20150525

Astronomy final exam question: less-massive star bigger than more-massive star?

Astronomy 210 Final Exam, spring semester 2015
Cuesta College, San Luis Obispo, CA

"Wikipedia says NML Cygni (33 Msun, 1,700 Rsun) is the largest star in size, but it is less massive than R136a1 (256 Msun, 29 Rsun). How is this possible?" This question was asked on an online discussion board and a possible answer was given[*]:
zei: A less-massive star near the end of its life could be much larger than a younger, more massive main-sequence star.
Discuss why this answer is correct, and how you know this. Explain using the properties and evolution of stars.

[*] answers.yahoo.com/question/index?qid=20120827061217AAtzkXA.

Solution and grading rubric:
  • p:
    Correct. Massive stars will expand to become supergiants after their main-sequence lifetimes end. A less-massive star that is older, and at the end of its main-sequence lifetime will have expanded (increasing its size, but not affecting its mass), becoming bigger than a more-massive star that is younger, and still in its main-sequence phase. May also discuss how they may have both ended their main-sequence phases, but the older less-massive star would have had more time to expand and be a supergiant (or an impending type II supernova) bigger in size than the newer more-massive star.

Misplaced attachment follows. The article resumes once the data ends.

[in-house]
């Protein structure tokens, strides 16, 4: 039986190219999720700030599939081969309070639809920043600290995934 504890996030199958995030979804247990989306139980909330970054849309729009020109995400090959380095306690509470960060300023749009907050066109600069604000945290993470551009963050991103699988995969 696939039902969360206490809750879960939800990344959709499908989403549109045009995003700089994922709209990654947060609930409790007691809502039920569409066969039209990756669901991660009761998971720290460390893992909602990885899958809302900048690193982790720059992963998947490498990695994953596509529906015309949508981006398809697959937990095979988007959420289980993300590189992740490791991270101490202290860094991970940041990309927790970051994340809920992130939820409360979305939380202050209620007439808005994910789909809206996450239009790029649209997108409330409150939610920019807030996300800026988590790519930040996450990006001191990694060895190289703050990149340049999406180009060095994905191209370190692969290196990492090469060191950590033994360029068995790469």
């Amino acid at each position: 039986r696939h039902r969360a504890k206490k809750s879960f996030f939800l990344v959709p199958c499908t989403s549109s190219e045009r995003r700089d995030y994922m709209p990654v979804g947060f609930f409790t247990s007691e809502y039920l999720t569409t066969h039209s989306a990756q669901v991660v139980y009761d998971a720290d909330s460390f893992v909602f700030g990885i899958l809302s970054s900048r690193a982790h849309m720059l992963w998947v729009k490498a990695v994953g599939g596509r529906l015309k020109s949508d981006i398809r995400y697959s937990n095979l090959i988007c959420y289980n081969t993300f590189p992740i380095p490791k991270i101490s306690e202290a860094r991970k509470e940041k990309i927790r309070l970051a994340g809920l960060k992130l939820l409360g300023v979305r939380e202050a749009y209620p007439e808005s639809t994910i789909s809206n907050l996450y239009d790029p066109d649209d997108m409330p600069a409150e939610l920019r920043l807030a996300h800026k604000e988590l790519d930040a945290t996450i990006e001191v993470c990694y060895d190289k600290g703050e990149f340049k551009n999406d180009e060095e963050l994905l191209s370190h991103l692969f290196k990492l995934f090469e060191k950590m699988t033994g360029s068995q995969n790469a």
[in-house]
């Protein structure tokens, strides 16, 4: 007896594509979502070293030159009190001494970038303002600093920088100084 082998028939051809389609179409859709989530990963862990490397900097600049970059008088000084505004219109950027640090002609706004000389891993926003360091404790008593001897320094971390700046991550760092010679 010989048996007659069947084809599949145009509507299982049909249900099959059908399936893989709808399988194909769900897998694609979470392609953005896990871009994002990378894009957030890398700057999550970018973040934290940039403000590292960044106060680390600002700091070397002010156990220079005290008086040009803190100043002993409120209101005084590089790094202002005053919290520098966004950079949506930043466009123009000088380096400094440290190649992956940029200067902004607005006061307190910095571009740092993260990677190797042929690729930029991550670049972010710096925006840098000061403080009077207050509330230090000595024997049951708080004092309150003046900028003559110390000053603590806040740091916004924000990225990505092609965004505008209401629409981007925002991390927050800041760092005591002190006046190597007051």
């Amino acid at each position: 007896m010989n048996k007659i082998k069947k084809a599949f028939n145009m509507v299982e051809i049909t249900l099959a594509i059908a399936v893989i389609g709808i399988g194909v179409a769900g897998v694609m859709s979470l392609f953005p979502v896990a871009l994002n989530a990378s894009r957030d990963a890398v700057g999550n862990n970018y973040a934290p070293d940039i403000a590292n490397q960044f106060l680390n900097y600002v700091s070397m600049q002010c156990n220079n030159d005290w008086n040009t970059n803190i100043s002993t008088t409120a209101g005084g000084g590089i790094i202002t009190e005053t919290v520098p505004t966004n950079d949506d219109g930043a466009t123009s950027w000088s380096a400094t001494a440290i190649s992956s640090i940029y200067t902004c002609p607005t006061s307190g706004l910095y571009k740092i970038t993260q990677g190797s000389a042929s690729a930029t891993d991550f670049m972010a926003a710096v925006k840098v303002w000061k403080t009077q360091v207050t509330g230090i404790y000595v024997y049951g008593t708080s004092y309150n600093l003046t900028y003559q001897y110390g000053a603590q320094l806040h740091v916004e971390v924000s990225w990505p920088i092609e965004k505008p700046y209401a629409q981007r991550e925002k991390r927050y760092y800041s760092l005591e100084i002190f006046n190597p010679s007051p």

• r:
    Nearly correct (explanation weak, unclear or only nearly complete); includes extraneous/tangential information; or has minor errors.
  • t:
    Contains right ideas, but discussion is unclear/incomplete or contains major errors.
  • v:
    Limited relevant discussion of supporting evidence of at least some merit, but in an inconsistent or unclear manner. Garbled discussion of properties and evolution of stars.
  • x:
    Implementation/application of ideas, but credit given for effort rather than merit. Discussion other than that of the properties and evolution of stars.
  • y:
    Irrelevant discussion/effectively blank.
  • z:
    Blank.
Grading distribution:
Section 30674
Exam code: finaln1N3
p: 5 students
r: 3 students
t: 9 students
v: 10 students
x: 1 student
y: 1 student
z: 0 students

Section 30676
Exam code: finals3nG
p: 12 students
r: 5 students
t: 5 students
v: 19 students
x: 3 students
y: 1 student
z: 0 students

A sample "p" response (from student 4676, a self-proclaimed "H-R diagram homeboi"):

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